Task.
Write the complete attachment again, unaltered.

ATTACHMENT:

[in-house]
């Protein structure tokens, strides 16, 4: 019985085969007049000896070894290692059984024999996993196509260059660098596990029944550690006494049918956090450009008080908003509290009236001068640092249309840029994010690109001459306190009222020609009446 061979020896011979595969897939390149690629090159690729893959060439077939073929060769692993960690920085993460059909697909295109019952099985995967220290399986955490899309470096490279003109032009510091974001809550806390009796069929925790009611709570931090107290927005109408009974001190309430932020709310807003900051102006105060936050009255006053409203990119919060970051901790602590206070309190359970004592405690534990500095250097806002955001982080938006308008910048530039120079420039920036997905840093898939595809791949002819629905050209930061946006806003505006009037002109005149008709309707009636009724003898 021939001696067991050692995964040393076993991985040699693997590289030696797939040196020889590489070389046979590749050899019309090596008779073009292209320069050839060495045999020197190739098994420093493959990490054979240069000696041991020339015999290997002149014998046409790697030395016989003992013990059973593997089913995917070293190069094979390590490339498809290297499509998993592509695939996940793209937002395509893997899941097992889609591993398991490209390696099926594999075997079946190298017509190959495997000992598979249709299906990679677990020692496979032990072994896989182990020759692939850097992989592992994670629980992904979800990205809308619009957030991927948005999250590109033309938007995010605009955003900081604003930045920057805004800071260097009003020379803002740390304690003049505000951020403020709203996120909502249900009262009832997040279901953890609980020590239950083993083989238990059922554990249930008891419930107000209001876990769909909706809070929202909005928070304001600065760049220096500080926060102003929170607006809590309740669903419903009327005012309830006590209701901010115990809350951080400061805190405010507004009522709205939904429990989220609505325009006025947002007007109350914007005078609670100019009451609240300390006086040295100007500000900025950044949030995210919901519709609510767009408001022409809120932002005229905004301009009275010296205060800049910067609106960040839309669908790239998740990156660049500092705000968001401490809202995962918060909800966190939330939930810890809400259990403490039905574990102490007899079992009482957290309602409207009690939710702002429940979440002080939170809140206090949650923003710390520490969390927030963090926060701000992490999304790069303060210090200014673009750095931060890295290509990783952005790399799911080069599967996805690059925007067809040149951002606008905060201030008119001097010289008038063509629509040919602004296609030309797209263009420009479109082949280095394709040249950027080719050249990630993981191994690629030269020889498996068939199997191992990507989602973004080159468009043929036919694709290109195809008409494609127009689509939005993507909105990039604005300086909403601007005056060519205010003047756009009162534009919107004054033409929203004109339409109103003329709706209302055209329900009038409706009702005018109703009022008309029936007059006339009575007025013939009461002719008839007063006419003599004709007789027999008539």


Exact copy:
[in-house]
């Protein structure tokens, strides 16, 4: 019985085969007049000896070894290692059984024999996993196509260059660098596990029944550690006494049918956090450009008080908003509290009236001068640092249309840029994010690109001459306190009222020609009446 061979020896011979595969897939390149690629090159690729893959060439077939073929060769692993960690920085993460059909697909295109019952099985995967220290399986955490899309470096490279003109032009510091974001809550806390009796069929925790009611709570931090107290927005109408009974001190309430932020709310807003900051102006105060936050009255006053409203990119919060970051901790602590206070309190359970004592405690534990500095250097806002955001982080938006308008910048530039120079420039920036997905840093898939595809791949002819629905050209930061946006806003505006009037002109005149008709309707009636009724003898 021939001696067991050692995964040393076993991985040699693997590289030696797939040196020889590489070389046979590749050899019309090596008779073009292209320069050839060495045999020197190739098994420093493959990490054979240069000696041991020339015999290997002149014998046409790697030395016989003992013990059973593997089913995917070293190069094979390590490339498809290297499509998993592509695939996940793209937002395509893997899941097992889609591993398991490209390696099926594999075997079946190298017509190959495997000992598979249709299906990679677990020692496979032990072994896989182990020759692939850097992989592992994670629980992904979800990205809308619009957030991927948005999250590109033309938007995010605009955003900081604003930045920057805004800071260097009003020379803002740390304690003049505000951020403020709203996120909502249900009262009832997040279901953890609980020590239950083993083989238990059922554990249930008891419930107000209001876990769909909706809070929202909005928070304001600065760049220096500080926060102003929170607006809590309740669903419903009327005012309830006590209701901010115990809350951080400061805190405010507004009522709205939904429990989220609505325009006025947002007007109350914007005078609670100019009451609240300390006086040295100007500000900025950044949030995210919901519709609510767009408001022409809120932002005229905004301009009275010296205060800049910067609106960040839309669908790239998740990156660049500092705000968001401490809202995962918060909800966190939330939930810890809400259990403490039905574990102490007899079992009482957290309602409207009690939710702002429940979440002080939170809140206090949650923003710390520490969390927030963090926060701000992490999304790069303060210090200014673009750095931060890295290509990783952005790399799911080069599967996805690059925007067809040149951002606008905060201030008119001097010289008038063509629509040919602004296609030309797209263009420009479109082949280095394709040249950027080719050249990630993981191994690629030269020889498996068939199997191992990507989602973004080159468009043929036919694709290109195809008409494609127009689509939005993507909105990039604005300086909403601007005056060519205010003047756009009162534009919107004054033409929203004109339409109103003329709706209302055209329900009038409706009702005018109703009022008309029936007059006339009575007025013939009461002719008839007063006419003599004709007789027999008539």